Wind energy has been in use as far back as 3000 B.C., when sailors in Egypt utilized this energy to move their boats. Today, wind energy is hailed as an important source of energy and is tapped in various regions around the world. Its importance stems from two factors: (1) it is renewable and (2) it is a clean source of energy that does not generate environmentally harmful emissions. To harness wind energy, a wind turbine is used. A turbine converts the kinetic energy of the wind into rotary mechanical energy, which can then be converted to electrical energy (“Wind turbine,” n.d.). The ultimate aim is to explore the various parts of the wind turbine and discuss the choice of materials used for each part. However, it should be noted that a wind turbine contains many components, each of which has subcomponents. For instance, one part of a turbine (the nacelle) contains the generator among other components. The generator can be considered to be a separate electrical system with other components. In particular, large turbines have generators that are pretty complicated with several subcomponents and electrical circuit boards. The circuit boards contain electrical components such as diodes and transistors, each of which is made from carefully selected materials. A discussion of engineering materials to the minutest detail is therefore impossible in a report of this size. However, great effort will be made to explain the major parts (and choice of materials for those parts).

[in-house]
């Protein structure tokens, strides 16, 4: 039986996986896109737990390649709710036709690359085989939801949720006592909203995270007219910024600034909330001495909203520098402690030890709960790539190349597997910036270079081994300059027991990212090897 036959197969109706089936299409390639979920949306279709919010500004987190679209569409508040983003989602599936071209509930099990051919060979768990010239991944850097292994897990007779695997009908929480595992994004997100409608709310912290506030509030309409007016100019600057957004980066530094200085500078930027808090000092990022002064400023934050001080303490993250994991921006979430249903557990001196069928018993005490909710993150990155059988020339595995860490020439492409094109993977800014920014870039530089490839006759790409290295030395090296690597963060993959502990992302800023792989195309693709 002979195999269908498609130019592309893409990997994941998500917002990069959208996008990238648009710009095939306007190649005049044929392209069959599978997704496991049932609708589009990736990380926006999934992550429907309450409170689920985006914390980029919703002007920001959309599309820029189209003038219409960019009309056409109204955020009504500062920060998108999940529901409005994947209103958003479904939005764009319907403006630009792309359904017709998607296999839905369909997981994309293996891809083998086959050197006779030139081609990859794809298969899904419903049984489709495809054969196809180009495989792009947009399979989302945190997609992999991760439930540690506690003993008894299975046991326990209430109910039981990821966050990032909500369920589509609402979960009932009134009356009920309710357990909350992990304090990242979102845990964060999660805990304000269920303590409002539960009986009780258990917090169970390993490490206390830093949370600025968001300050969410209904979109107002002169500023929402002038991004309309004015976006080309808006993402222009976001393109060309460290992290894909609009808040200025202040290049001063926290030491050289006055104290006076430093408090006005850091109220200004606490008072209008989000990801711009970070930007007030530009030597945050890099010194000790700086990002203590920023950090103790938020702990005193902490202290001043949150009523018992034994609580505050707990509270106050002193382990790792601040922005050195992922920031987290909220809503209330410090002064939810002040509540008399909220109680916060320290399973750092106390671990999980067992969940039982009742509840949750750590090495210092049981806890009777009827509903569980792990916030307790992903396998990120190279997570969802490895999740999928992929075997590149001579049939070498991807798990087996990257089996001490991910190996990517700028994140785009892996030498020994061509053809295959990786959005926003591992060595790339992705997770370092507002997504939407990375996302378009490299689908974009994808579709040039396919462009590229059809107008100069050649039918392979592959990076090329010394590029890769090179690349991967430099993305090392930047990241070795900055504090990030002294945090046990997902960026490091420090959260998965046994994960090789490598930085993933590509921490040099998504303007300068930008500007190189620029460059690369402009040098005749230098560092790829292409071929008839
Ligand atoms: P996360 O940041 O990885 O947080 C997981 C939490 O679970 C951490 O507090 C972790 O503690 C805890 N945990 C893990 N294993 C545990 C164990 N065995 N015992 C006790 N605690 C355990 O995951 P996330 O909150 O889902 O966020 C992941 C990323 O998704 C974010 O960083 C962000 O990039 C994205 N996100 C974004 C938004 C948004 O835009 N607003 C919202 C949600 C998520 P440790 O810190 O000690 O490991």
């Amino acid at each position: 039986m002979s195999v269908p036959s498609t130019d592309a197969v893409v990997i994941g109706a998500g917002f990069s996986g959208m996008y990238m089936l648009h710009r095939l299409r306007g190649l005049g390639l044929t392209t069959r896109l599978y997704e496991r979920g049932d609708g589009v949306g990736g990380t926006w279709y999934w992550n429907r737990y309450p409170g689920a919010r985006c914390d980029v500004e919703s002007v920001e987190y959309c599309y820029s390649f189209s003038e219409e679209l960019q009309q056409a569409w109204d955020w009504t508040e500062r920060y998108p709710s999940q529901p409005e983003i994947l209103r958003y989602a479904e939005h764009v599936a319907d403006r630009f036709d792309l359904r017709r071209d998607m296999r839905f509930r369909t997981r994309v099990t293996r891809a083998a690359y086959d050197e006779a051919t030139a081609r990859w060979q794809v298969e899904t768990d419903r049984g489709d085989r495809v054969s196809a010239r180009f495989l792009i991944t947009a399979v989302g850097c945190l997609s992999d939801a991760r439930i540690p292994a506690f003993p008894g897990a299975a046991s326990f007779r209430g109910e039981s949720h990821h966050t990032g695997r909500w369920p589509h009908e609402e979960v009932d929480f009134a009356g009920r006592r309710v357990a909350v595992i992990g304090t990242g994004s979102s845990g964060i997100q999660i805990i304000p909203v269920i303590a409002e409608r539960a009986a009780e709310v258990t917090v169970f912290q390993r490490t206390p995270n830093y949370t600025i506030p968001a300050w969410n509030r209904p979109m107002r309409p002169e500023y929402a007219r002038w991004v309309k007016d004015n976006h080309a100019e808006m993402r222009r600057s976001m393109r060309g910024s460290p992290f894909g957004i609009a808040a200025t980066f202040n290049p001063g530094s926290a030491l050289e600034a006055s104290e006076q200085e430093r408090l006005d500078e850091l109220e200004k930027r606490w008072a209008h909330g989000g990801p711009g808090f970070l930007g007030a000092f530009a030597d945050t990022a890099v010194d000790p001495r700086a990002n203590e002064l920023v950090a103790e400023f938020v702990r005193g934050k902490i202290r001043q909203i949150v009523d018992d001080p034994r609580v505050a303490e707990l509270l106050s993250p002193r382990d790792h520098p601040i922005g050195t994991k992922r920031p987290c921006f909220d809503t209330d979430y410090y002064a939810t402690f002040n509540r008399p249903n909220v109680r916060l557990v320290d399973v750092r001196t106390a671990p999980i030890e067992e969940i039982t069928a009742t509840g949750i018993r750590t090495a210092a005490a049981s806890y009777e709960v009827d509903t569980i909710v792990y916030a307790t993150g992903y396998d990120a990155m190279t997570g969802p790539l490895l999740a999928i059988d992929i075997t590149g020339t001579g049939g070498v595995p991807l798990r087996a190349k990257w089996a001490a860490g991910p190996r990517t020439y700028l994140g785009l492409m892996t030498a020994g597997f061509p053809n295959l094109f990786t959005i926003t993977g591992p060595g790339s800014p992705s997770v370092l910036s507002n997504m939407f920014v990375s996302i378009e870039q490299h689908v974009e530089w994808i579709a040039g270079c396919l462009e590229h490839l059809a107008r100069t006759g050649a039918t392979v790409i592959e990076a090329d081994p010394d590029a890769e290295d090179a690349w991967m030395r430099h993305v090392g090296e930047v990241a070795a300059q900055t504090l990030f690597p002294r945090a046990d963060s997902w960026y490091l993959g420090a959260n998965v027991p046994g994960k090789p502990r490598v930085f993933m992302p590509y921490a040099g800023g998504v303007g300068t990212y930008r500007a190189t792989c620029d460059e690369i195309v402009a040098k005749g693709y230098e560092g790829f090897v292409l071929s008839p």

Parts of a Wind Turbine and their Functions
Before diving into the various parts of a wind turbine, it would be prudent to mention that there are two main types of wind turbines: Vertical Axis Wind Turbines (VAWTs) and Horizontal Axis Wind Turbines (HAWTs) (Layton, 2006).
Figure 1. Vertical Axis Wind Turbine (VAWT). This figure shows a common type of VAWT known as the Darrieus VAWT.
Figure 2. Horizontal Axis Wind Turbine (HAWT). This figure shows a common type of HAWT.
VAWTs are less common and most wind turbines around the world are HAWTs. A wind turbine consists of several parts as can be seen in figure 3 below.
Figure 3. Parts of a wind turbine. This figure shows the major parts of a general-purpose wind turbine.